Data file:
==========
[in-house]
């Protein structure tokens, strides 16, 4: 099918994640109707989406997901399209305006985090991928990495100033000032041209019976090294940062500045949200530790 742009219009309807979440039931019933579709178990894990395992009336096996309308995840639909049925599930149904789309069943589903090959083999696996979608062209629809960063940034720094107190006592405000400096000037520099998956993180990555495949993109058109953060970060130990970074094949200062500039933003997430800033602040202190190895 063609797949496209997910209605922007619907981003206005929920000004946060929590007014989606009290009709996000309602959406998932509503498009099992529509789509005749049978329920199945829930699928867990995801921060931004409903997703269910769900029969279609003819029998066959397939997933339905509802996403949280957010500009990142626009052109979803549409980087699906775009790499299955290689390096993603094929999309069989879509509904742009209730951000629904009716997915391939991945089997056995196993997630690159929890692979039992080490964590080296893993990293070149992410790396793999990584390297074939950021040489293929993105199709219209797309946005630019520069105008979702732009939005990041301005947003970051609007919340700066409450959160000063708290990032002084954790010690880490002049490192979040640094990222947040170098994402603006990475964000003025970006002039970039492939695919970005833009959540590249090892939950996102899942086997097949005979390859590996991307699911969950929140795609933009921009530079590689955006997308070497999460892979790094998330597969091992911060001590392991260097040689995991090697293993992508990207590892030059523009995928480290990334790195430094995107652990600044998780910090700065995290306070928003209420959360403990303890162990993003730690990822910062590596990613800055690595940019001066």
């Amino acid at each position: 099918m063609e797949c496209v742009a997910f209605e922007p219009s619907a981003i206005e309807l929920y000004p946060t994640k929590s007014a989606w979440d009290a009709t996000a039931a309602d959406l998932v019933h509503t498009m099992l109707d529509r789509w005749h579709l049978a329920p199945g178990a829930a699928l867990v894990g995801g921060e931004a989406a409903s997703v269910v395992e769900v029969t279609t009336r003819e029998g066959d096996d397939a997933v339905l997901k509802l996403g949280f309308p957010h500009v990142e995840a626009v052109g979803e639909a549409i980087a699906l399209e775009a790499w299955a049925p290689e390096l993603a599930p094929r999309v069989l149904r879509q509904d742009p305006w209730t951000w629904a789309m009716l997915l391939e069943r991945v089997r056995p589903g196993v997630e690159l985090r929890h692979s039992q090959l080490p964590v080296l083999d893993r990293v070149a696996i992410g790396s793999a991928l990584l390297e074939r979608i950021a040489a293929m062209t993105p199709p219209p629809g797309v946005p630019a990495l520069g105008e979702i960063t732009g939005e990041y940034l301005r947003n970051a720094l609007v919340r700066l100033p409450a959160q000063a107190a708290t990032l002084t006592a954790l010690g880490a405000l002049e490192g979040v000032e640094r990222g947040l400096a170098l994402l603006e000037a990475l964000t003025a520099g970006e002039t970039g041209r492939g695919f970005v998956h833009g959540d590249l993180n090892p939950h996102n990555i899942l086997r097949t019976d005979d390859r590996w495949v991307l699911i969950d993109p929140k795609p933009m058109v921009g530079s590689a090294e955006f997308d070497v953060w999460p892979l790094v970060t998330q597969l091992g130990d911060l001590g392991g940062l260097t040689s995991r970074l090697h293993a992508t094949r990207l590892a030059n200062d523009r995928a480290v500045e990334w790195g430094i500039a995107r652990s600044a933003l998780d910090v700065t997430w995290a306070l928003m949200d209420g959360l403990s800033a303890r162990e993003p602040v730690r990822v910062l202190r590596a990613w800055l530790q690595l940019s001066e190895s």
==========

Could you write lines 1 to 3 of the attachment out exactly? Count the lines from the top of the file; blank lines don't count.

[in-house]
């Protein structure tokens, strides 16, 4: 099918994640109707989406997901399209305006985090991928990495100033000032041209019976090294940062500045949200530790 742009219009309807979440039931019933579709178990894990395992009336096996309308995840639909049925599930149904789309069943589903090959083999696996979608062209629809960063940034720094107190006592405000400096000037520099998956993180990555495949993109058109953060970060130990970074094949200062500039933003997430800033602040202190190895 063609797949496209997910209605922007619907981003206005929920000004946060929590007014989606009290009709996000309602959406998932509503498009099992529509789509005749049978329920199945829930699928867990995801921060931004409903997703269910769900029969279609003819029998066959397939997933339905509802996403949280957010500009990142626009052109979803549409980087699906775009790499299955290689390096993603094929999309069989879509509904742009209730951000629904009716997915391939991945089997056995196993997630690159929890692979039992080490964590080296893993990293070149992410790396793999990584390297074939950021040489293929993105199709219209797309946005630019520069105008979702732009939005990041301005947003970051609007919340700066409450959160000063708290990032002084954790010690880490002049490192979040640094990222947040170098994402603006990475964000003025970006002039970039492939695919970005833009959540590249090892939950996102899942086997097949005979390859590996991307699911969950929140795609933009921009530079590689955006997308070497999460892979790094998330597969091992911060001590392991260097040689995991090697293993992508990207590892030059523009995928480290990334790195430094995107652990600044998780910090700065995290306070928003209420959360403990303890162990993003730690990822910062590596990613800055690595940019001066």
């Amino acid at each position: 099918m063609e797949c496209v742009a997910f209605e922007p219009s619907a981003i206005e309807l929920y000004p946060t994640k929590s007014a989606w979440d009290a009709t996000a039931a309602d959406l998932v019933h509503t498009m099992l109707d529509r789509w005749h579709l049978a329920p199945g178990a829930a699928l867990v894990g995801g921060e931004a989406a409903s997703v269910v395992e769900v029969t279609t009336r003819e029998g066959d096996d397939a997933v339905l997901k509802l996403g949280f309308p957010h500009v990142e995840a626009v052109g979803e639909a549409i980087a699906l399209e775009a790499w299955a049925p290689e390096l993603a599930p094929r999309v069989l149904r879509q509904d742009p305006w209730t951000w629904a789309m009716l997915l391939e069943r991945v089997r056995p589903g196993v997630e690159l985090r929890h692979s039992q090959l080490p964590v080296l083999d893993r990293v070149a696996i992410g790396s793999a991928l990584l390297e074939r979608i950021a040489a293929m062209t993105p199709p219209p629809g797309v946005p630019a990495l520069g105008e979702i960063t732009g939005e990041y940034l301005r947003n970051a720094l609007v919340r700066l100033p409450a959160q000063a107190a708290t990032l002084t006592a954790l010690g880490a405000l002049e490192g979040v000032e640094r990222g947040l400096a170098l994402l603006e000037a990475l964000t003025a520099g970006e002039t970039g041209r492939g695919f970005v998956h833009g959540d590249l993180n090892p939950h996102n990555i899942l086997r097949t019976d005979d390859r590996w495949v991307l699911i969950d993109p929140k795609p933009m058109v921009g530079s590689a090294e955006f997308d070497v953060w999460p892979l790094v970060t998330q597969l091992g130990d911060l001590g392991g940062l260097t040689s995991r970074l090697h293993a992508t094949r990207l590892a030059n200062d523009r995928a480290v500045e990334w790195g430094i500039a995107r652990s600044a933003l998780d910090v700065t997430w995290a306070l928003m949200d209420g959360l403990s800033a303890r162990e993003p602040v730690r990822v910062l202190r590596a990613w800055l530790q690595l940019s001066e190895s």